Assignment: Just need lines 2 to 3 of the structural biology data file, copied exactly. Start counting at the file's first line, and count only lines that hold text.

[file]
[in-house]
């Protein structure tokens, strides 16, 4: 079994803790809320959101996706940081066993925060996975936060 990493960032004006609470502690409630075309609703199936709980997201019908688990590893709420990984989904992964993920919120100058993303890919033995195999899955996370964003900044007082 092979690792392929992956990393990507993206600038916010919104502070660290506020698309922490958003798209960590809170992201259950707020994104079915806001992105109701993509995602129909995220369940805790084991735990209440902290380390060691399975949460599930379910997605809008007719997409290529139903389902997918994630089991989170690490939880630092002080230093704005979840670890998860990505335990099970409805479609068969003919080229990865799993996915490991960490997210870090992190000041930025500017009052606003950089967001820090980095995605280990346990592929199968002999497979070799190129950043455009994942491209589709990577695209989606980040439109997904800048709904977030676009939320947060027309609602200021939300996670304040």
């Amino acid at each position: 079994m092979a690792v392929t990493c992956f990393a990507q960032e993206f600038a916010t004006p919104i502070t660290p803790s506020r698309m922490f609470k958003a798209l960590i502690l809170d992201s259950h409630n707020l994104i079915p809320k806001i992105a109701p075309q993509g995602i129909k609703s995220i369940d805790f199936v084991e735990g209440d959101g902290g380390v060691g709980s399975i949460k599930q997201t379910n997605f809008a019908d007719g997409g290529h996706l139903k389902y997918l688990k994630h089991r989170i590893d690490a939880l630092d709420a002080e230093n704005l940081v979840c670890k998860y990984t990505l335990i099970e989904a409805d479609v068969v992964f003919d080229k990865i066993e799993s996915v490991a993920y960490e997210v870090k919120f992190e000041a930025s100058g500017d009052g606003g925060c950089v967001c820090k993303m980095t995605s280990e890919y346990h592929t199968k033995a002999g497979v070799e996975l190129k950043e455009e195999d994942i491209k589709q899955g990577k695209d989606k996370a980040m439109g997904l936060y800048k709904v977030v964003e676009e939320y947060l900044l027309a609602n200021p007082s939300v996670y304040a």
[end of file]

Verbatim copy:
């Protein structure tokens, strides 16, 4: 079994803790809320959101996706940081066993925060996975936060 990493960032004006609470502690409630075309609703199936709980997201019908688990590893709420990984989904992964993920919120100058993303890919033995195999899955996370964003900044007082 092979690792392929992956990393990507993206600038916010919104502070660290506020698309922490958003798209960590809170992201259950707020994104079915806001992105109701993509995602129909995220369940805790084991735990209440902290380390060691399975949460599930379910997605809008007719997409290529139903389902997918994630089991989170690490939880630092002080230093704005979840670890998860990505335990099970409805479609068969003919080229990865799993996915490991960490997210870090992190000041930025500017009052606003950089967001820090980095995605280990346990592929199968002999497979070799190129950043455009994942491209589709990577695209989606980040439109997904800048709904977030676009939320947060027309609602200021939300996670304040």
């Amino acid at each position: 079994m092979a690792v392929t990493c992956f990393a990507q960032e993206f600038a916010t004006p919104i502070t660290p803790s506020r698309m922490f609470k958003a798209l960590i502690l809170d992201s259950h409630n707020l994104i079915p809320k806001i992105a109701p075309q993509g995602i129909k609703s995220i369940d805790f199936v084991e735990g209440d959101g902290g380390v060691g709980s399975i949460k599930q997201t379910n997605f809008a019908d007719g997409g290529h996706l139903k389902y997918l688990k994630h089991r989170i590893d690490a939880l630092d709420a002080e230093n704005l940081v979840c670890k998860y990984t990505l335990i099970e989904a409805d479609v068969v992964f003919d080229k990865i066993e799993s996915v490991a993920y960490e997210v870090k919120f992190e000041a930025s100058g500017d009052g606003g925060c950089v967001c820090k993303m980095t995605s280990e890919y346990h592929t199968k033995a002999g497979v070799e996975l190129k950043e455009e195999d994942i491209k589709q899955g990577k695209d989606k996370a980040m439109g997904l936060y800048k709904v977030v964003e676009e939320y947060l900044l027309a609602n200021p007082s939300v996670y304040a």